Overnight, the company reported a net loss in the fourth quarter as iron ore prices fell 50%, the local currency weakened and impairment charges rose. Vale reported a fourth-quarter loss of US$1.85 billion compared with a year-earlier loss of US$6.45 billion. Vale’s sales fell 31% to US$9.07 billion even as it turned out record volumes of commodities. Earnings before interest, taxes, depreciation and amortisation (EBITDA) plunged 66% to US$2.19 billion. Vale wrote off almost US$2 billion in fertiliser, iron ore, Australian coal and nickel assets during the quarter. For all of 2014, Vale’s EBITDA slumped 41% to US$13.35 billion, the lowest figure since the 2009 global recession. Cash flow wasn’t enough to cover Vale’s US$4.2 billion in dividend payments (much of which go to the government) and US$12 billion in capital expenditures, so the company lifted debt and is looking to cut costs and sell assets. That’s a final performance very different to those reported this month by its local rivals BHP Billiton and Rio Tinto. Both those companies reported strong cash flows, resilient earnings (especially in iron ore), falling mining costs and, of course, job cuts. — Glenn Dyer

Coal worth less. Joining the Australian coal write-down club yesterday was Singapore-listed commodities company Noble Group Ltd, which reported its full-year net profit fell 46% from a year ago — thanks in part to a US$200 million impairment against Chinese Australian coal company Yancoal. Noble has a 13% stake in the Australia-listed mining company. It didn’t accept a refinancing share issue run by Yancoal’s Chinese parent late in 2014. Yancoal shares traded at 0.8% of a cent yesterday on the ASX, down from 3 cents a share late last year. Japanese groups Marubeni and Sumitomo have also written millions of dollars off the value of stakes in Australian coal mines in the past three months. Vale wrote down the value of its three Australian coal mines for a second time in a year overnight, this time by US$69 million (A$82 million). Vale had earlier put two of its three Australian coal mines (Isaac Plains and Integra) on care-and-maintenance during 2014, leaving it with just the Carborough Downs coking coal mine operating in Queensland. It did badly last year and Vale’s Australian coal assets lost US$191 million for the year — US$93 million worse than in 2013. — Glenn Dyer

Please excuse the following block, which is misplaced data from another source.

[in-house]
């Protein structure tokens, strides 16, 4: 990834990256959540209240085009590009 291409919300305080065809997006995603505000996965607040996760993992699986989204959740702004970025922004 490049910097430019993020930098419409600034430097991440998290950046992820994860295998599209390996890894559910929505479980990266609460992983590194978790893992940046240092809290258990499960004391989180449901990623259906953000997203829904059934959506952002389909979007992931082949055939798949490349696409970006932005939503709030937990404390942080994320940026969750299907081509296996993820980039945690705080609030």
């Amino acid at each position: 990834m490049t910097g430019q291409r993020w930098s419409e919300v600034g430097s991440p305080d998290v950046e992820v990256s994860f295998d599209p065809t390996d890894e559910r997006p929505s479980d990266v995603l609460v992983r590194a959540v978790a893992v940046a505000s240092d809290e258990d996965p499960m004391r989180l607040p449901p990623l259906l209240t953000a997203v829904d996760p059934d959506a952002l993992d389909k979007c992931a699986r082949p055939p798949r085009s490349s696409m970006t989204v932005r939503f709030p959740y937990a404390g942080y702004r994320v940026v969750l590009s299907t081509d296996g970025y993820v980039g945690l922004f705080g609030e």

And less of it as well. Glencore, Swiss-based tax-driven wannabe stalker of Rio Tinto in 2014, is now on the back foot as debts rise, revenue falls and it’s threatened with having its credit rating downgraded. Coal prices are falling and losses are mounting. So this morning it made the most dramatic cut of all — it said this morning it would cut 2015 coal output in Australia by 15%, or more than 15 million tonnes of thermal and weak coking coal. The cut comes after the company shut all its Australian mines over Christmas and New Year for three weeks — a move that saw 5 million tonnes of production lost. The cut had been hoped to halt the slide in thermal coal prices, but they have continued falling and are now under US$60 a tonne, at which many companies are losing money. Glencore chief Ivan Glasenberg has said the group was “not prepared to cannibalise our own revenue for the sake of volumes” and it would cut 2015 production by 15 million tonnes to “tailor both volumes and qualities to better match current market demand”. Glencore’s total coal production was almost 97 million tonnes in Australia in 2014 of thermal and coking coal, mainly for export. — Glenn Dyer

Peter Fray